3. Other hormone related diseases such as perineal hernias and perineal adenomas are reduced.
    4. The strong smell of “tom cat” urine is eliminated with the absence of male hormone production.
    5. Also related to decreasing hormone levels is the reduced tendency to fight other males, thus preventing bite wounds and abscesses.
    6. Castrated males are not prone to disease transmitted by sexual contact such as Feline Leukemia, Brucellosis and other venereal diseases.
  3. Finally, neutering your pet will decrease his sex drive.  This prevents roaming tendencies.  Roaming increases the risk of being stolen, hit by cars, and getting into fights with other animals.


But above all, your pet is happier-he doesn’t realize what he is missing.  He has no desire for “sex,” which would be unfulfilled anyway.  He is in much better physical condition with the absence of this stress, and can focus all of his attention on being a faithful companion.

What is involved in neutering my pet?

Your pet will be given a short acting anesthetic, an incision will be made in the scrotal area and his testicles will be removed.  Depending on the veterinarian performing the surgery, dogs require sutures to close the incisions, which need to be removed in seven to ten days.  Cats heal well without closing the incisions.  He will be able to go home at the end of the day although he may be a little groggy.  Within a day or two, he will feel as well as he did before surgery.  All in all, the long-term rewards of a healthier, happier pet and companion make this routine procedure one of the best things you can do for him.

Why Should I Have My Pet Spayed?

There are many and behavioral benefits to having your female dog or cat spayed:


  1. Convenience to owner – Eliminates “heat” or estrous cycles: no bloody discharge.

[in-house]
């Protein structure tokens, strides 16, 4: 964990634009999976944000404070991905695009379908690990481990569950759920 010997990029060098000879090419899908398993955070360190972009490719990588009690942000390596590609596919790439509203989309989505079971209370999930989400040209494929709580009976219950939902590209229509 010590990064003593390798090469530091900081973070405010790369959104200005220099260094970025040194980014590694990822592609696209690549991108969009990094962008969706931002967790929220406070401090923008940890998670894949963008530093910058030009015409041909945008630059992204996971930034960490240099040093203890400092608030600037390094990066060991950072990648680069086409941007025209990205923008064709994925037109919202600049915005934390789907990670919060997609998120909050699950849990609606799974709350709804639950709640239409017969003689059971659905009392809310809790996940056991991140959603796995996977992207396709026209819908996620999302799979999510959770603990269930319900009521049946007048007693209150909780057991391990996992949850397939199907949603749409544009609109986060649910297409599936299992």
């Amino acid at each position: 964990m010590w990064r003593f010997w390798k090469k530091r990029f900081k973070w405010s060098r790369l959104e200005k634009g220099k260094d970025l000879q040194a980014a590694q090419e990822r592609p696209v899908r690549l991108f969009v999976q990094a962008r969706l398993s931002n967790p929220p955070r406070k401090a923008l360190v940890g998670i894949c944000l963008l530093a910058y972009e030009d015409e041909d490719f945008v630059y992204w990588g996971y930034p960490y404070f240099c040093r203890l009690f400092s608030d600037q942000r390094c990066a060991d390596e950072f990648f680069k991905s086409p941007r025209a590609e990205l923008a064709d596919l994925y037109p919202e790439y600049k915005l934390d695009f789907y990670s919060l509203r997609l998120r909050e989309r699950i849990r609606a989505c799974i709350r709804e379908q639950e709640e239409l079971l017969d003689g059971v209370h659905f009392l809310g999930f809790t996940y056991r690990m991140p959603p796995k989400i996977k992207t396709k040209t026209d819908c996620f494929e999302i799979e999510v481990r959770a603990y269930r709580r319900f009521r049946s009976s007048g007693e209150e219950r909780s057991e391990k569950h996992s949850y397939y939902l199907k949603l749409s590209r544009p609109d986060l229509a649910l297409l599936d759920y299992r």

• Eliminates the scent that attracts annoying males.
    • No need to confine your female while in heat.
    • Eliminates the frantic pacing and crying by the female while in heat (cats are especially vocal at that time).
  1. Better health for your pet
    • Eliminates all of the problems and potential serious risks involved with pregnancy and birth.
  1. Helps decrease the overpopulation problem
    • By not bringing more unwanted puppies and kittens into the world.
    • Rids you of the worry of what to do with unplanned litters of puppies and kittens.
  1. Eliminates sexual frustration
    • Decreases your pet’s desire to roam in search of a
      mate-decreasing the possibility of fights with other
      animals, car accidents, etc.
    • Lets your pet relax and enjoy being part of the family.



  • Spaying will make my pet fat.    Spaying your pet will not make her fat and lazy.  Too much food and not enough exercise are the main causes of obesity.
  • She should have one litter first.    It is actually better for her NOT to have a litter or even a heat cycle before being spayed.  If your pet has one or several heat cycles prior to being spayed, she has a higher chance of developing mammary tumors later in life.
  • Spaying will hurt her.    Spaying is a safe and relatively painless operation done by a licensed veterinarian.  Pain medication is sent home for a few days following surgery.  Most pets feel fine the next day!
  • I will be able to find homes for my puppies & kittens.    You may be able to find them all homes but are your sure they are all good homes?  And remember each time you place one of your puppies or kittens, somewhere else an animal is being put to sleep because there was no home for her.